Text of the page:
An extraordinary celebrity line-up, a good cause, four stages and nearly one billion viewers watching from home: Erica Basnicki finds out how The Sound of Change went from live to on-air at Twickenham Stadium.
An amazing line-up of stars and celebrity presenters – including Beyoncé (and a surprise appearance by hubby Jay-Z for Crazy in Love), Jessie J, Jennifer Lopez, Madonna and Timbaland – assembled at London’s Twickenham Stadium for The Sound of Change concert on 1 June.
The concert was a focal point for the Chime for Change campaign, founded by Gucci's designer Frida Giannini, Beyoncé and Salma Hayek, which aims to improve education, health and justice for women around the world. The show raised over £2.6 million (€3 million) to fund approximately 200 projects in 70 countries.
It was also broadcast live to 150 countries worldwide “but in my head, no one’s listening to it but me” said Red TX director Tim Summerhayes just a few hours before the event. The company was commissioned by Splinter Films to handle the broadcast audio for the concert, which featured one of the tightest technical schedules many involved had ever had to work to, with as little as six minutes changeover time between artists performing on four different stages.
“It’s a complex show, but we’ve tried to keep it as simple as we can so if anything does go a bit sideways it’s not impossible to get in and sort out the mess. There’s various spares and contingencies ... but God forbid we ever have to go to them,” he laughed.
In order to cope with the technicalities of the show, (which, once over, Summerhayes said “ran like clockwork”) Red TX deployed both its Red I and Red II trucks on site – relatively speaking; the trucks themselves were over a kilometre away from the stage – and a crew of seven. Summerhayes, his son Ben Summerhayes and Mike Silverston were on board Red I mixing stages A and B; Ian Dyckhoff, Huub Lelieveld and Rohan Igoe were on board Red II mixing stages C and D and Christian Postna acted as back up between the two trucks.
In total, 128 channels of audio were recorded using Merging Technologies’ Pyramix, with Cockos’ Reaper used as multi-track backup. Both Red I and Red II are equipped with a Studer Vista 8 digital consoles, and PMC AML1 monitors.
Sub mixes from each music mix truck were fed to Gary Moore from NEP Visions, who mixed the final presentation audio inside the company’s Atlantic truck, the UK’s first fully integrated 1080p 3G-capable OB vehicle: “It’s the pride of our fleet and our latest truck – it’s rather funky,” said NEP Visions’ Brian Clark.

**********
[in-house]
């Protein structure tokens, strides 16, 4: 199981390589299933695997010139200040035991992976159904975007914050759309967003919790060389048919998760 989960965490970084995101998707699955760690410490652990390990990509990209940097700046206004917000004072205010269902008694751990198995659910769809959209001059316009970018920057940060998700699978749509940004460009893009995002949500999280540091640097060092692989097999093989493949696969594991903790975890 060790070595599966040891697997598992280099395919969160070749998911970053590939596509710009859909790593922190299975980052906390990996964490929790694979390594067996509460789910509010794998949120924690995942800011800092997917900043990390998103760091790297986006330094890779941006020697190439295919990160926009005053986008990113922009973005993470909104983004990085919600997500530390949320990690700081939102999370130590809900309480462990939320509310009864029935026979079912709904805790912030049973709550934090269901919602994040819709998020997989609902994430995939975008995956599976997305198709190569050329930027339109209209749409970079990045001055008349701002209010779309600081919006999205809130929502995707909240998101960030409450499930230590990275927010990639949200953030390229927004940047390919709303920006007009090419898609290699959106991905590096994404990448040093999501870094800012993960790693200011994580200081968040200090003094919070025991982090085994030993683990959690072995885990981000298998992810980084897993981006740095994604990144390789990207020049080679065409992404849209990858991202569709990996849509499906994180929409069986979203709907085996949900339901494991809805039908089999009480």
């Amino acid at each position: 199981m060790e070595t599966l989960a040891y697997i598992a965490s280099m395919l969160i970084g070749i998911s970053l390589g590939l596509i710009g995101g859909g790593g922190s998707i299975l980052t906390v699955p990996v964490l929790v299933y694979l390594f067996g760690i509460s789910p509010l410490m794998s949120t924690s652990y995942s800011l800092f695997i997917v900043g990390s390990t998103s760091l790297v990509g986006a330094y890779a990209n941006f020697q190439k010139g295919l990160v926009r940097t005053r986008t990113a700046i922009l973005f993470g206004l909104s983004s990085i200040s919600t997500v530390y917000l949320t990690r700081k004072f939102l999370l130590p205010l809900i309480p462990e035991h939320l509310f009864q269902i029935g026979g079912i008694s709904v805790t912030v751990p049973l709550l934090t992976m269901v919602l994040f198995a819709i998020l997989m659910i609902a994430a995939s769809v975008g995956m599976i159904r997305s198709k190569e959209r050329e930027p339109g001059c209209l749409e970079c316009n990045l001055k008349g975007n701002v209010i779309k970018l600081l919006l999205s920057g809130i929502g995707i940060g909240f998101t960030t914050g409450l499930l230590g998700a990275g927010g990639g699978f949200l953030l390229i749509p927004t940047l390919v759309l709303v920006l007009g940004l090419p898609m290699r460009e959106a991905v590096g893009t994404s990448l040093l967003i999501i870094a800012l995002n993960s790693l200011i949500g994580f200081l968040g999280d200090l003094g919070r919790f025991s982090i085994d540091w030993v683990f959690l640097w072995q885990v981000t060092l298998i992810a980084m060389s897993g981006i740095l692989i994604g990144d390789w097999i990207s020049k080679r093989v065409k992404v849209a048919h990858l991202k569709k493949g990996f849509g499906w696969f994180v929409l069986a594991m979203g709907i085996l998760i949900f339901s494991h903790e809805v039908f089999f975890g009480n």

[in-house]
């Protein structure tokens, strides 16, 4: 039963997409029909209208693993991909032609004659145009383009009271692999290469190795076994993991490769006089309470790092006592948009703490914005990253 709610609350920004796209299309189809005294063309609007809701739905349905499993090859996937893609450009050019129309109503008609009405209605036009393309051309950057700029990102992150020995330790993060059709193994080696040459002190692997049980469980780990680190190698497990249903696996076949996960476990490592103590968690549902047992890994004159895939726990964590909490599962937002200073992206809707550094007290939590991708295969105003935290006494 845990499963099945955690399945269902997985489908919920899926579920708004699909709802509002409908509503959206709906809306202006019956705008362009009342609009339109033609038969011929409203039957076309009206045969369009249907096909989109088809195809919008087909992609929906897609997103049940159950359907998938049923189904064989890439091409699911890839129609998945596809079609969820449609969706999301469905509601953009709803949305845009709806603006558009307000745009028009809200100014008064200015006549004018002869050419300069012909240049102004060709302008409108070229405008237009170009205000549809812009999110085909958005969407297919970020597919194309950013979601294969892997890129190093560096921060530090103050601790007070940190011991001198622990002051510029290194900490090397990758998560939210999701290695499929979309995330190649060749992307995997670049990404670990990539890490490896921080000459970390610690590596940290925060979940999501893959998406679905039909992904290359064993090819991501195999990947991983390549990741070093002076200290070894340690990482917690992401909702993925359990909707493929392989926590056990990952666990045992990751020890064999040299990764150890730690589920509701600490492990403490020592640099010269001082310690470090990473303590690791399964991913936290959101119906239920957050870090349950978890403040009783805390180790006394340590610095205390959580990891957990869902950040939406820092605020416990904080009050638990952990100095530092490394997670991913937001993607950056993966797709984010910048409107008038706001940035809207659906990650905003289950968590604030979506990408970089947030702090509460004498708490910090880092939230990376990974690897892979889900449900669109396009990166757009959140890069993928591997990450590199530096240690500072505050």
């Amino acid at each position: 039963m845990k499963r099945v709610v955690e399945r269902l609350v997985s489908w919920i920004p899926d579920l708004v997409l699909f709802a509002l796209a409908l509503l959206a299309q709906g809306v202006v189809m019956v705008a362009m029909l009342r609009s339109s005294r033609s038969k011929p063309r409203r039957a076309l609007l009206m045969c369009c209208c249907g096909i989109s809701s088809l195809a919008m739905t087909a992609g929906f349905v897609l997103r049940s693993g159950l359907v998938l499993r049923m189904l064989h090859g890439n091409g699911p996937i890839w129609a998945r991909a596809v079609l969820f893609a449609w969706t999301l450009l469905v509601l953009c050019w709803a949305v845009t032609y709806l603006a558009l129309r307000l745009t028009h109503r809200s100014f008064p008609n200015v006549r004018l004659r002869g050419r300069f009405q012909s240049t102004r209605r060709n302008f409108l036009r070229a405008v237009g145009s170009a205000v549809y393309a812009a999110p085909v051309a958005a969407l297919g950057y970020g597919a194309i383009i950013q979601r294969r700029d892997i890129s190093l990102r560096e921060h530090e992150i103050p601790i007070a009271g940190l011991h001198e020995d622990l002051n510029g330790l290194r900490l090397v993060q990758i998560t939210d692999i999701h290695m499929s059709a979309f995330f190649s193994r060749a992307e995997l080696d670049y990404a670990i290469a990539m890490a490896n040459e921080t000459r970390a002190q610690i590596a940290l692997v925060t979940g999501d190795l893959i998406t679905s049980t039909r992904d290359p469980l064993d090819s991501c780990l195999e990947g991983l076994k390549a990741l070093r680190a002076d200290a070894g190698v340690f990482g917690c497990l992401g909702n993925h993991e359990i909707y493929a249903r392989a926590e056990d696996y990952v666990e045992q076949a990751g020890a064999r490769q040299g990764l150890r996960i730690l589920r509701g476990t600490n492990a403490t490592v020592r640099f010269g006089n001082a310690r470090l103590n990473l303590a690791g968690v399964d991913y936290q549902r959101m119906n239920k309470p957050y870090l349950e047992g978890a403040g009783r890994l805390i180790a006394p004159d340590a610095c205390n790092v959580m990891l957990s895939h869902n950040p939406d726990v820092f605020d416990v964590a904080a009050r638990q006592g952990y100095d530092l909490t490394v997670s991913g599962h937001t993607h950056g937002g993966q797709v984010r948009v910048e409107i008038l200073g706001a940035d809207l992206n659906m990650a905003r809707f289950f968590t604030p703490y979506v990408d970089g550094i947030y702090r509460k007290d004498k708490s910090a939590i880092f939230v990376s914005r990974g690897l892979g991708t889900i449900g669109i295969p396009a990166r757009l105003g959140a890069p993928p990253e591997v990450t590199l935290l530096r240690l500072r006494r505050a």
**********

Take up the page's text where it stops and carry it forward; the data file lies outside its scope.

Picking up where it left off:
The Atlantic centres around an Evertz EQX Magnum 488x800 router to distribute both audio and video throughout the 79sqm truck, with a 56-fader Calrec Apollo console and Genelec monitors handling audio duties.
Moore also submixed the 24 audience mics and distributed this to himself and the two music mix trucks “to make it sound absolutely huge, and it does,” added Summerhayes.
The broadcast is the thing
Red TX also worked closely with Britannia Row, which handled live sound for the event: “Britannia Row and Visions are companies we know and trust as we have worked with them on many occasions in the past,” said Summerhayes. “I was particularly impressed with Britannia Row and have no idea how they held it all together. Every detail was worked out in advance with military precision – even down to having all the vocal mics and radio packs individually labeled for each artist so that nothing was left to chance.”
Veteran sound designer Derrick Zieba, audio crew chief at The Sound of Change, says it’s down to a process that he and Britannia Row have been developing over more than 20 years, building on their experience of providing audio for the BRIT Awards, Classic BRIT Awards, MTV Awards and other multi-artist events broadcast live to air.
“We’ve always worked on the basis that – despite the fact that Brit Row is a world-renowned live company – the broadcast is the important thing,” said Zieba. “We’re producing sound for around 55,000 people watching the show – but we’re not. We’re producing sound for over a billion people watching in 150 countries. At the end of the day, there are only a certain number of people who would’ve been here who will go home and say ‘that sounded great’. That all counts for nought if everybody sitting at home thinks ‘that doesn’t sound very good.’”
If backing the cause of female empowerment didn’t reach a UK audience as much as Goldsmith had hoped, the message behind The Sound of Change certainly wasn’t lost on the crew who made it happen. Reflecting on the event, Summerhayes concluded:
“Politically, I think it's a shame that we still need to raise awareness of the plight of women from certain cultures around the world. Men and women may be different but neither one is superior and the vast majority of tasks and skills can be filled by either. Unfortunately, certain cultures around the word still consider women to be inferior and in my view they are absolutely wrong. If a concert like The Sound of Change can help raise the awareness and improve life for women in countries where they are still regarded as second rate citizens, then all the better.”